It’s been five years since The Go! Team last toured. Now, as the English six-piece band gears up to visit the States for a short tour, frontman Ian Parton can’t help but be proud of the crew he roped together. Given its newest album, The Scene Between, was created entirely by Parton, the live renditions of album cuts succeed from reinvention, imaginative expansions, and the return of original members like drummer Ninja and guitarist Sam Dook.
“I think we’re better now than we ever have been,” Parton says over the phone as he packs to fly over the pond. “With these three new girls and a couple of us from the original grouping here, it brings a real vibrancy.”
That’s saying a lot. Ever since The Go! Team’s first album dropped in 2004, it’s been churning out full-length sugar highs, and while those sounds are deliberately changed for the live setting—you won’t be hearing gospel choirs or scratched mixtapes for obvious reasons—fans get to hear full-bodied parts sung from new touring members. “That’s what I loved about us as a band,” says Parton. “We’re always so different recorded, live—culturally and visually. In that sense, we’re pretty unusual. My mission statement is to never be blokes with guitars who grew up together and like the same records and wear the same clothes. We swap instruments and run around all crazy-like instead.”
The Scene Between sees a plethora of styles at the display window, from wind-swept country songs to My Bloody Valentine weight. What gives it uniformity, however, is the curviness of Parton’s melodies. “I’m always imagining things like journeys and the Pacific coast highway and waves,” he explains. “At the same time, I want it to be filtered through a degraded VHS machine. I don’t ever want things to be too straight. Although I’m interested in catchiness—I’m not just interested, I’m obsessed with it—it’s never about making a hit for the radio. I’m not looking to make songs that pass you by. I’m making hooks; I think of myself as being in the hook business.”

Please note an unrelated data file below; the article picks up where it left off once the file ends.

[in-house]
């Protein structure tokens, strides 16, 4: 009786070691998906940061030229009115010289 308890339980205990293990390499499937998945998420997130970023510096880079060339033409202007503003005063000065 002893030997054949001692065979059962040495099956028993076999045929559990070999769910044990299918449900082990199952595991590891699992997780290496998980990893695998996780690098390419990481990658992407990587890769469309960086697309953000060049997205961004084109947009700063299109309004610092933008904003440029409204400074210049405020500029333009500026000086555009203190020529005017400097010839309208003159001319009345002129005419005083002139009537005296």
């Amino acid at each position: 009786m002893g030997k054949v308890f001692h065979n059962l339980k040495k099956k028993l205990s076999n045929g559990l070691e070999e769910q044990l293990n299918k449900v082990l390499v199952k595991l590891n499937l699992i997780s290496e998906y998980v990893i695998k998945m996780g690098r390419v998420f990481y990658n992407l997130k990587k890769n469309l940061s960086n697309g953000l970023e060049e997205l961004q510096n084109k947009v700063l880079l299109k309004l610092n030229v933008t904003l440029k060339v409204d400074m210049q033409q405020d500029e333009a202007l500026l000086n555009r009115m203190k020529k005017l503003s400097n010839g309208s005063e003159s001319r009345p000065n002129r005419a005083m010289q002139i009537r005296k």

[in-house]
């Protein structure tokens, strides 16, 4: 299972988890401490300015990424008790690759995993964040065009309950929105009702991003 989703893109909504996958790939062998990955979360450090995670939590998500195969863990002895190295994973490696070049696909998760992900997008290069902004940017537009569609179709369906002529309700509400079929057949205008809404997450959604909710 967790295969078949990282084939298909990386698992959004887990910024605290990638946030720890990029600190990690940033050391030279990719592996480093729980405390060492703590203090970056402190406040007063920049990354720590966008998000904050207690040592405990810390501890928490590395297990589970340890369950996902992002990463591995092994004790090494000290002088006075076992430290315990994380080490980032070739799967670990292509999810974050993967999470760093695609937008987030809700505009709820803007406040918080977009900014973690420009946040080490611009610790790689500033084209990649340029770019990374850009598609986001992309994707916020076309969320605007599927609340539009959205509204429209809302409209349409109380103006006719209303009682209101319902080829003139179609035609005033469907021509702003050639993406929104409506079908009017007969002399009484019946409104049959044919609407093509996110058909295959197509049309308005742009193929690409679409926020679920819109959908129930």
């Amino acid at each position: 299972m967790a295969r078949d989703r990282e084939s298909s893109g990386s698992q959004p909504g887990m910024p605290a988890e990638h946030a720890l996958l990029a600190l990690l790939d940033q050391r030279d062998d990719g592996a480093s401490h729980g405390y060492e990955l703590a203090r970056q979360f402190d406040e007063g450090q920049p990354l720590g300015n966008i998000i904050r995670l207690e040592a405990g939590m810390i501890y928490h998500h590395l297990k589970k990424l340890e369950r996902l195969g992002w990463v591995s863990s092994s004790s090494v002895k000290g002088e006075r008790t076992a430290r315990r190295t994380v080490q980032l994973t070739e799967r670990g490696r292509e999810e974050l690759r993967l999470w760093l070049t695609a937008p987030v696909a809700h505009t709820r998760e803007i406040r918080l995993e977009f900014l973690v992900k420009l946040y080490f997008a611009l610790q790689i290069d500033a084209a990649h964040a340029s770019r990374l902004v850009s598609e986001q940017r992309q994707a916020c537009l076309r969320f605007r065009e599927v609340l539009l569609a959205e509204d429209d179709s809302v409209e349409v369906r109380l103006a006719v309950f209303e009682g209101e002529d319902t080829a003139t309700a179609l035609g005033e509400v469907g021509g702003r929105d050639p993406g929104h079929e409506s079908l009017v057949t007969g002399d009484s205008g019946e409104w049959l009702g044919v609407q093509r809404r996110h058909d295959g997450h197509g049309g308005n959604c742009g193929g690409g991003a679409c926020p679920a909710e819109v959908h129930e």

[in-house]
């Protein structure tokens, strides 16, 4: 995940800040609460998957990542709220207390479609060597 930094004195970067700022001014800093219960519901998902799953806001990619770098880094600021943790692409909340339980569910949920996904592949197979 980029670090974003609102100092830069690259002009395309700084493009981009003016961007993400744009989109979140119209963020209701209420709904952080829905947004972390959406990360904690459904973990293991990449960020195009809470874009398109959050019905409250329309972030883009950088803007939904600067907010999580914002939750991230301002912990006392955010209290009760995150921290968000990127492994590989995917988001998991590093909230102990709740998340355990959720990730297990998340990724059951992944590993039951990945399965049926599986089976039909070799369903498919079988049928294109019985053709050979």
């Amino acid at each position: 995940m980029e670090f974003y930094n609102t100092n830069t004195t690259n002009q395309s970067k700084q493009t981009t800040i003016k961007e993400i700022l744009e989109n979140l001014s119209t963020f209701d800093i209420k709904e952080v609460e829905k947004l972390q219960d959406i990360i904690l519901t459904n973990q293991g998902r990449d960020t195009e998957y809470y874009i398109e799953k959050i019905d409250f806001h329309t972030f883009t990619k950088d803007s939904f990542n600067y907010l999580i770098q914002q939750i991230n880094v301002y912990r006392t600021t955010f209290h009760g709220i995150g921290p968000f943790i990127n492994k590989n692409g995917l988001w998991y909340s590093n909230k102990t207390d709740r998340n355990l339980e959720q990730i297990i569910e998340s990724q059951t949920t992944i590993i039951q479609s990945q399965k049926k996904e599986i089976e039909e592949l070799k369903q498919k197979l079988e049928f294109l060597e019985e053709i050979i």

While that uniformity is no doubt present, what Parton sought to do on the newest album was divvy things up even more. Even though he returned to the recording days of 2004’s Thunder, Lightning, Strike where he wrote and recorded every instrument (“It’s kind of liberating in that way; I don’t have to factor in whether anyone else will like it,” he says, laughing), he was still left wanting more. So he took a risk: He collaborated with musicians he’d never met.
“I think people always thought they knew what The Go! Team was,” he says. “There was a checklist for reviewers: car-chased horns, double Dutch chants, distorted drums, the whole bunch. I wanted to break from what they usually took away by focusing on singsongy melodies instead. Yet at the heart, there’s still that curvy, bubblegum sound.”
Parton scoured Bandcamp and Facebook for rising bedroom artists who encapsulated a sweet, naive sound, choosing virtually unknown singers over close friends in the England scene. Then he started saying hello, one by one, to musicians around the world.
“There’s a particular kind of voice I like: people who don’t over-sing, people who have a bedroom feel to their voice,” he says. “That’s another factor of The Go! Team—it’s championing slightly amateurish sounds. These singers aren’t amateurs at all, but it’s a penchant for slightly unfinished, lo-fi sounds. It’s almost like asking your girlfriend to sing to you in private.”
Even if they don’t have leading melodies or forefront hooks, the singers he brought onboard strengthen each track’s individual personality. Making sure they weren’t minor celebrities was part of the research. “As soon as you use a big name, that becomes the story of the record,” he explains. When he put Bethany Cosentino from Best Coast on “Buy Nothing Day” back in 2010, that became the lead headline. Her contributions are important, of course, but it strips the focus away from the song’s other elements.
This time, tracking people down was done on a song by song basis. Certain numbers called for the voice of a bratty American high schooler while others would work well with the sweet round tones of an Asian delivery. Deep digging was a lot of extra effort on his part. But passion, it seems, made the hard work worth it.
“One idea I had for the album was to make it choppy,” he recalls, thinking back to the early writing days of The Scene Between. “Each chord is from a different sample; there’s a G-chord from this psych record over here and a D-chord from this Bollywood track. Instead of that, it became a more conventional record—which is odd because I don’t think we have the right to do that. Conventional isn’t meant for our catalogue, yet what else would I make, another double Dutch chant album? It’s been 10 years since that lightning struck; it isn’t going to happen once more.”